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Back in March, I wrote a piece on change and on how I believed CEOs aren't interested in change. Last week, I wrote about how CEOs are the brand champions and how the buck stops with them. I followed that up with a post asking CEOs if they put themselves out there, if they stand behind and in front of their brands. As of this moment, I have only received one response to that challenge.
So now I want to know, what about your brand promise? Are CEOs talking about it? Is it guiding and driving strategy?
I've written about brand promise many times in the past, but today I want to know some brand promises and which companies broadcast their promises to their employees and their customers.
What is a brand promise? It is a promise to your customers. Everything you do should reflect this promise. Consistency is key. It sets expectations and defines the benefits customers can expect to receive when they engage in your services or use your products, when they experience your brand.
The CEO understands the power of strong brands and uses the brand promise to align all of the activities of the organization; that promise guides people, processes, products, systems, etc. Everything you do must support and reinforce the brand promise: every product, every person, every interaction, every touchpoint, all of it. Every time.
"A promise, for example, is meant to inspire. It creates alignment. It serves as the foundation for your vision, mission, and all business strategies and it must come from the top to mean anything. For without it, we cannot genuinely voice what it is we stand for or stand behind." -Brian Solis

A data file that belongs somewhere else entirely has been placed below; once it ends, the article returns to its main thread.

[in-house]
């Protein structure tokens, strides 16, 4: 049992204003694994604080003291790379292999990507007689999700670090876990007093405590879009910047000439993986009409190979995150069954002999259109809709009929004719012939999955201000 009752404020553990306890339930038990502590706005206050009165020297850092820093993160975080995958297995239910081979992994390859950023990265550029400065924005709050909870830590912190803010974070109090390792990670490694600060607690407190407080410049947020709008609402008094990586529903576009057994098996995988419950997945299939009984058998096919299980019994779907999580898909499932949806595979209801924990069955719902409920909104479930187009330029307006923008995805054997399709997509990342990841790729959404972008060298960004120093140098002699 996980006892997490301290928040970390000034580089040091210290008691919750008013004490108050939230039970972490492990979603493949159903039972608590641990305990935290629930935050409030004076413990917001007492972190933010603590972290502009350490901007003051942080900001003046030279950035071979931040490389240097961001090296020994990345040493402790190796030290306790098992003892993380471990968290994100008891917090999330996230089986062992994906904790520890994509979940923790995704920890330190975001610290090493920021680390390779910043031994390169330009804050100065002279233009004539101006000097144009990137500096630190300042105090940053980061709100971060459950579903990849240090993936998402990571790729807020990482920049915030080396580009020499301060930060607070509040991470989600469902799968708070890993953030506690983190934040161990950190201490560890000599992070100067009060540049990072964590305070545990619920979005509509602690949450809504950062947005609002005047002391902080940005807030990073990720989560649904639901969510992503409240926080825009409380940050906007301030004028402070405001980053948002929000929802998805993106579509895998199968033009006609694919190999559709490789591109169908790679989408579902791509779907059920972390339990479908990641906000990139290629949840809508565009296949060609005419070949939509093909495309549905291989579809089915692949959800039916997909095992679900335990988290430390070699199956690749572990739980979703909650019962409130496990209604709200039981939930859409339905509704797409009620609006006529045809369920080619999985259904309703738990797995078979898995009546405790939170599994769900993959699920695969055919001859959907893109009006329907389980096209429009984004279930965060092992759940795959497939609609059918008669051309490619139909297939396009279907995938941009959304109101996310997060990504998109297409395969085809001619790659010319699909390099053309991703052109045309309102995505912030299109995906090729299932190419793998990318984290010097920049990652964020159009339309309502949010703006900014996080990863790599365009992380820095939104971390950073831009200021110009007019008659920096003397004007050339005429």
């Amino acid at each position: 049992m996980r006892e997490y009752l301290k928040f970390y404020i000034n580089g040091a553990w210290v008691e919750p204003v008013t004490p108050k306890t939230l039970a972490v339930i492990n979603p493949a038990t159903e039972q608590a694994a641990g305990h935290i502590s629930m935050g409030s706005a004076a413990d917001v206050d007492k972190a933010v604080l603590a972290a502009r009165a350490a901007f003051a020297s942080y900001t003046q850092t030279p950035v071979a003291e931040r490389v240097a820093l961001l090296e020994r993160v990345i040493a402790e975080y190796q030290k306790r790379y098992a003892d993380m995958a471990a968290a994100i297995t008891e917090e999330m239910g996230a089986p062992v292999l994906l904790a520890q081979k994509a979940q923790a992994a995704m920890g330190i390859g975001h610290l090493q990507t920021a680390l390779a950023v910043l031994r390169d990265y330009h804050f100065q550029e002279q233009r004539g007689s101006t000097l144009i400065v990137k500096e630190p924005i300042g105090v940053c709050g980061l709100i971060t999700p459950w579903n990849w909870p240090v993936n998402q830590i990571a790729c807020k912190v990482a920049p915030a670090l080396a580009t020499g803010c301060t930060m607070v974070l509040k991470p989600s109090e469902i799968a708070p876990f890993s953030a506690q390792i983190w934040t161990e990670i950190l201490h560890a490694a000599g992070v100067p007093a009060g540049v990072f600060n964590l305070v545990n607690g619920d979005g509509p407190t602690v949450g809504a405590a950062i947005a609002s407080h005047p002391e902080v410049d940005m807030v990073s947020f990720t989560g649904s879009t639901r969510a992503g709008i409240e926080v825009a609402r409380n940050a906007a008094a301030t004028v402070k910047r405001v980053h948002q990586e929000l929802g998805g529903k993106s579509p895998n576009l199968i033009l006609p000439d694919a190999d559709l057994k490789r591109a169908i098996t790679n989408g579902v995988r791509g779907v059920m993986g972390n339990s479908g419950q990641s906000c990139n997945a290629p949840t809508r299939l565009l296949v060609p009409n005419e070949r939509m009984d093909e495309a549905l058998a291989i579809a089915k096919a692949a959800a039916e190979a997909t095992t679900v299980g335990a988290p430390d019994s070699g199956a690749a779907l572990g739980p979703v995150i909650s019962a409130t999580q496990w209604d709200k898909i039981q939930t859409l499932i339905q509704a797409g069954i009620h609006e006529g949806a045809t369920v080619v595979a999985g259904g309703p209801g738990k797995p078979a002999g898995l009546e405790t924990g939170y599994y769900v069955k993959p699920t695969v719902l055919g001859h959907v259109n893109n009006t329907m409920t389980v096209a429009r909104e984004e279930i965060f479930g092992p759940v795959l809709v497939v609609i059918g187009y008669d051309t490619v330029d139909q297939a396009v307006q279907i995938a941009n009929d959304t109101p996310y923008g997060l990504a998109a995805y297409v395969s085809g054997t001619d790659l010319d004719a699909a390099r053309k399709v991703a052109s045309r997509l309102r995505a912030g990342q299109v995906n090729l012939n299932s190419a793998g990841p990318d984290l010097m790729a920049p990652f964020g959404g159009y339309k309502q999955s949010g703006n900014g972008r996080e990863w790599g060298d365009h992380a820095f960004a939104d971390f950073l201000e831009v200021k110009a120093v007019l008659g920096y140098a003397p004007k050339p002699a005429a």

What a brand promise is not? It's not a mission statement. It's not a brand position. It's not advertising. It's not a tagline. (Though I have noticed that some companies do make double duty of their brand promises and use them in their advertising.)
Is a brand promise meant for customers or for employees? It's meant for both. Employees at all levels, frontline and behind the scenes, deliver on the promise. But in order to deliver on it, it must be clearly communicated. Is that happening in your organization? Do you know your company's brand promise? Employees can't live the promise if they don't know it. Communicating and socializing the brand promise also helps to attract the right kind of people to support your culture.
- Starbucks: Providing the highest quality coffee, exceptional customer service, and a truly uplifting Starbucks Experience is the same around the world.
- Zappos: Superior customer service; delivering happiness.
- Harley-Davidson: The pursuit of freedom.
- Walmart: Save money. Live better.
- Ritz Carlton: Ladies and Gentlemen serving Ladies and Gentlemen.
- Southwest Airlines: Dedication to the highest quality of Customer Service delivered with a sense of warmth, friendliness, individual pride, and Company Spirit
- Nordstrom: Exceptional customer service, every time. Offer the customer the best possible service, selection, quality, and value.
- JetBlue: You above all.
- Trader Joe's: A place where value, adventure and tasty treasures are discovered, every day.
- Ford: Go further.
- McDonald's: Simple, easy enjoyment.
- Nike: To bring inspiration and innovation to every athlete in the world.
- Signature Worldwide: We promise to be inspiring and fun, to be results-driven, and to provide you training that sticks.
- Geek Squad: We'll save your ass.
- Umpqua Bank: To make your stop at an Umpqua Bank the best thing you did all day.
- Telefonica O2 Europe: Helping customers connect. We're better, connected.
- Honest Tea: Strive to create healthy and honest relationships with its customers, suppliers, and the environment.
- Virgin: To be genuine, fun, contemporary, and different at everything we do at a reasonable price.
- Affinity Medical Group: Delivering personalized care to patients by listening, treating them with respect, and putting their needs and interests first.
- Google: To provide access to the world's information in one click.
A brand is a promise, but a great brand is a promise kept. - Muhtar Kent